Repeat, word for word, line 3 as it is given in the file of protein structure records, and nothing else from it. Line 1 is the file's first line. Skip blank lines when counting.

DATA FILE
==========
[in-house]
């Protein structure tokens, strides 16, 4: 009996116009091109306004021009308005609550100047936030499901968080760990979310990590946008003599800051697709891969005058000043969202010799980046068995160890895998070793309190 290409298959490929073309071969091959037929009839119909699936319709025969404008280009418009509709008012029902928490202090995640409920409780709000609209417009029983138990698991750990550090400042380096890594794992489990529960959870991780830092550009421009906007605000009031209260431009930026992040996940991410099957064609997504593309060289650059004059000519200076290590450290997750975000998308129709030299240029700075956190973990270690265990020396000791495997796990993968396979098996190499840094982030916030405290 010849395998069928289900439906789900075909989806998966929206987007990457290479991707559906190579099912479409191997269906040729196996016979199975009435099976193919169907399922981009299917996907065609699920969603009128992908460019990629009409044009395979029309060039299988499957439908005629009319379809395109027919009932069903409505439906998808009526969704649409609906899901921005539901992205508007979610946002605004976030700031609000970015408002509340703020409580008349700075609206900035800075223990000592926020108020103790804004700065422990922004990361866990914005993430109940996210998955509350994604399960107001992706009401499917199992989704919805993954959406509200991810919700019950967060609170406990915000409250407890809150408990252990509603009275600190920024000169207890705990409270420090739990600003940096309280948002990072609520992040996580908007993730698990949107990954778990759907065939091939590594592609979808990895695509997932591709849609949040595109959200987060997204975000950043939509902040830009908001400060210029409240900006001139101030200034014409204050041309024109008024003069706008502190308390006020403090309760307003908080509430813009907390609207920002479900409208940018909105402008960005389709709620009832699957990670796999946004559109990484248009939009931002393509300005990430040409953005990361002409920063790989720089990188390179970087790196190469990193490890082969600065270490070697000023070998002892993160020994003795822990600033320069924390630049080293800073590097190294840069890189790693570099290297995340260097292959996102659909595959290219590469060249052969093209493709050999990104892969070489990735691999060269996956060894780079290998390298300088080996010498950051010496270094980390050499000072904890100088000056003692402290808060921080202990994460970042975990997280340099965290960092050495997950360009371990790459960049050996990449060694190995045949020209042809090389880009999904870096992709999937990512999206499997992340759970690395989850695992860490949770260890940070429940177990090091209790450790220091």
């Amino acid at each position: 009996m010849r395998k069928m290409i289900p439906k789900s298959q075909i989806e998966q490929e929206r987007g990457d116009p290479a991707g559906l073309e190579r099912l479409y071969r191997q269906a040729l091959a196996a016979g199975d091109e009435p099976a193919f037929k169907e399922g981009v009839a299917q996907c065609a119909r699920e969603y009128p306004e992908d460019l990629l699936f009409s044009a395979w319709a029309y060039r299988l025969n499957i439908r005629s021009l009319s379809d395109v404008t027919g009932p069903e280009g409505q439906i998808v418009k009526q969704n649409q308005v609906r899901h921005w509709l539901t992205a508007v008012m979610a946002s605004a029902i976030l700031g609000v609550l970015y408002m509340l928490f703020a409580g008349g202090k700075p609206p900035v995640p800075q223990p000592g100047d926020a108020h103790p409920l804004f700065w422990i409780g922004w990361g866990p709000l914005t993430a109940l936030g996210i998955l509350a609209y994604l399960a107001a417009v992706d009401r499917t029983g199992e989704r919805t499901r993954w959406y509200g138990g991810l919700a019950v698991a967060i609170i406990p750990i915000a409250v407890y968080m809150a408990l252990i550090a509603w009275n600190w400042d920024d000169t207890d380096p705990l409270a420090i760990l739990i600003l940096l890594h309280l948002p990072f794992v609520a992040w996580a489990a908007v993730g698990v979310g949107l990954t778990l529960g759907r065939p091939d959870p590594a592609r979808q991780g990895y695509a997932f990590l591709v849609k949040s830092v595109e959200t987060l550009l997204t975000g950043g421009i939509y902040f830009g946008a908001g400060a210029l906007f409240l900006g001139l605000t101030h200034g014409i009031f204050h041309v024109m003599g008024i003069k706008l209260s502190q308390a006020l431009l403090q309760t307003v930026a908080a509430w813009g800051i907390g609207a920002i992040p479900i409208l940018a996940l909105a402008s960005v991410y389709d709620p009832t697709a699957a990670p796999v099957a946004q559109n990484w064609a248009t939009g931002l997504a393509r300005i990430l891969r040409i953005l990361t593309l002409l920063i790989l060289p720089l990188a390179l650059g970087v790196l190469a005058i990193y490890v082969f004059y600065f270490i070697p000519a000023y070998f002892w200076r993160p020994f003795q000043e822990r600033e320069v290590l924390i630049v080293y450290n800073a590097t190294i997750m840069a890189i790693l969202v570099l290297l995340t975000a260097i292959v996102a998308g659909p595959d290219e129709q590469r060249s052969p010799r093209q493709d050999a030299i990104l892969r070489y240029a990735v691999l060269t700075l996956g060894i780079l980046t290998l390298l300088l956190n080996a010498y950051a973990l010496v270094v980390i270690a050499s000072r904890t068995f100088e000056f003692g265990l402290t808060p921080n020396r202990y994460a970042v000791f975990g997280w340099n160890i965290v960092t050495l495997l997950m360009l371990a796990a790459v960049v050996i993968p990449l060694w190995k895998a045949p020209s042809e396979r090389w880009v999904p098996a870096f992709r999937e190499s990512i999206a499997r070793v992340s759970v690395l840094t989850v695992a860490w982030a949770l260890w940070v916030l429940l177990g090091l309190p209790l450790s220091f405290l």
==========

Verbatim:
């Amino acid at each position: 009996m010849r395998k069928m290409i289900p439906k789900s298959q075909i989806e998966q490929e929206r987007g990457d116009p290479a991707g559906l073309e190579r099912l479409y071969r191997q269906a040729l091959a196996a016979g199975d091109e009435p099976a193919f037929k169907e399922g981009v009839a299917q996907c065609a119909r699920e969603y009128p306004e992908d460019l990629l699936f009409s044009a395979w319709a029309y060039r299988l025969n499957i439908r005629s021009l009319s379809d395109v404008t027919g009932p069903e280009g409505q439906i998808v418009k009526q969704n649409q308005v609906r899901h921005w509709l539901t992205a508007v008012m979610a946002s605004a029902i976030l700031g609000v609550l970015y408002m509340l928490f703020a409580g008349g202090k700075p609206p900035v995640p800075q223990p000592g100047d926020a108020h103790p409920l804004f700065w422990i409780g922004w990361g866990p709000l914005t993430a109940l936030g996210i998955l509350a609209y994604l399960a107001a417009v992706d009401r499917t029983g199992e989704r919805t499901r993954w959406y509200g138990g991810l919700a019950v698991a967060i609170i406990p750990i915000a409250v407890y968080m809150a408990l252990i550090a509603w009275n600190w400042d920024d000169t207890d380096p705990l409270a420090i760990l739990i600003l940096l890594h309280l948002p990072f794992v609520a992040w996580a489990a908007v993730g698990v979310g949107l990954t778990l529960g759907r065939p091939d959870p590594a592609r979808q991780g990895y695509a997932f990590l591709v849609k949040s830092v595109e959200t987060l550009l997204t975000g950043g421009i939509y902040f830009g946008a908001g400060a210029l906007f409240l900006g001139l605000t101030h200034g014409i009031f204050h041309v024109m003599g008024i003069k706008l209260s502190q308390a006020l431009l403090q309760t307003v930026a908080a509430w813009g800051i907390g609207a920002i992040p479900i409208l940018a996940l909105a402008s960005v991410y389709d709620p009832t697709a699957a990670p796999v099957a946004q559109n990484w064609a248009t939009g931002l997504a393509r300005i990430l891969r040409i953005l990361t593309l002409l920063i790989l060289p720089l990188a390179l650059g970087v790196l190469a005058i990193y490890v082969f004059y600065f270490i070697p000519a000023y070998f002892w200076r993160p020994f003795q000043e822990r600033e320069v290590l924390i630049v080293y450290n800073a590097t190294i997750m840069a890189i790693l969202v570099l290297l995340t975000a260097i292959v996102a998308g659909p595959d290219e129709q590469r060249s052969p010799r093209q493709d050999a030299i990104l892969r070489y240029a990735v691999l060269t700075l996956g060894i780079l980046t290998l390298l300088l956190n080996a010498y950051a973990l010496v270094v980390i270690a050499s000072r904890t068995f100088e000056f003692g265990l402290t808060p921080n020396r202990y994460a970042v000791f975990g997280w340099n160890i965290v960092t050495l495997l997950m360009l371990a796990a790459v960049v050996i993968p990449l060694w190995k895998a045949p020209s042809e396979r090389w880009v999904p098996a870096f992709r999937e190499s990512i999206a499997r070793v992340s759970v690395l840094t989850v695992a860490w982030a949770l260890w940070v916030l429940l177990g090091l309190p209790l450790s220091f405290l």